4.3 Even if, for the sake of an argument, the plaintiff has purchased the properties, the 1st defendant has got the full right and title over the suit properties under Benami Transactions (Prohibition) Act and the appellants herein have no rights in the suit properties. The 1st defendant is the real owner of the suit properties and she is living in the 2nd item of the suit properties. The plaintiff was never willing to purchase immovable properties. In the 1st week of February 1996, when he returned to India, the plaintiff insisted that the 1st defendant should dispose of all the suit properties and hand over the sale proceeds for starting a business. The 1st defendant was not willing to sell the properties. So the aggrieved plaintiff, ill-treated the 1st defendant with cruelty and drove her out of the house. At that time, the 1st defendant had no money and began to live in the 2nd item. Since she starved and left penniless, she had to execute a power of attorney in favour of the 2nd defendant to sell the plots at Vadalur. The 2nd defendant is a close relation of her. She confirms that he is of same age as her son. The 1st plaintiff wantonly accused the 1st defendant of having an affair with the 2nd defendant only in order to sling mud. When she came to know of these allegations made by the 1st plaintiff, she cancelled the power of attorney in favour of the 2nd defendant. The 1st defendant has a locker in the bank, which is in her name and in it, she kept 160 grams of jewels and kissan vikas bonds worth Rs. 10,000/- and 3 silk saris. On 15.06.1995, the plaintiff took away the original sale deeds from her at Kurinjipadi bus stand and she has lodged a police complaint. On 05.05.1995, her son Arulprabakar took away the locker key from the 1st defendant.”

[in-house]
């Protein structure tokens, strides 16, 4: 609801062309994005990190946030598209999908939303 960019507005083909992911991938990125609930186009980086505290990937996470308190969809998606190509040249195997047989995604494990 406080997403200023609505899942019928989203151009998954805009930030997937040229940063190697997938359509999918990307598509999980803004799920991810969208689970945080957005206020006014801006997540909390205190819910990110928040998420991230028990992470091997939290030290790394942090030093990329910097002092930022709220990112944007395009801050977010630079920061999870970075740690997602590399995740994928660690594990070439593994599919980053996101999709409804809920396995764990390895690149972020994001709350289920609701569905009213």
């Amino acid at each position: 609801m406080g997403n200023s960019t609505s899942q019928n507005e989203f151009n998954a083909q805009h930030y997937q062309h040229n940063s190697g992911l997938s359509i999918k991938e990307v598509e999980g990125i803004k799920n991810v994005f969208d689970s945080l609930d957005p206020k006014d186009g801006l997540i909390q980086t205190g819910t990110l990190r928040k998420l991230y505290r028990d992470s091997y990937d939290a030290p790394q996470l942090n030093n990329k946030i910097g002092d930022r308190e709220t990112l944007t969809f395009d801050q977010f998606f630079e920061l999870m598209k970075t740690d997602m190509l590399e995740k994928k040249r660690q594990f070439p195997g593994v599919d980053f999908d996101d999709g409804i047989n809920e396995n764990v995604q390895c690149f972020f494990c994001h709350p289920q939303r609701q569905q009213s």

Do note, the Bench notes in para 36 that, “In generality of marriages, the wife bears and rears children and minds the home. She thereby frees her husband for his economic activities. Since it is her performance of her function which enables the husband to perform his, she is in justice, entitled to share in its fruits.”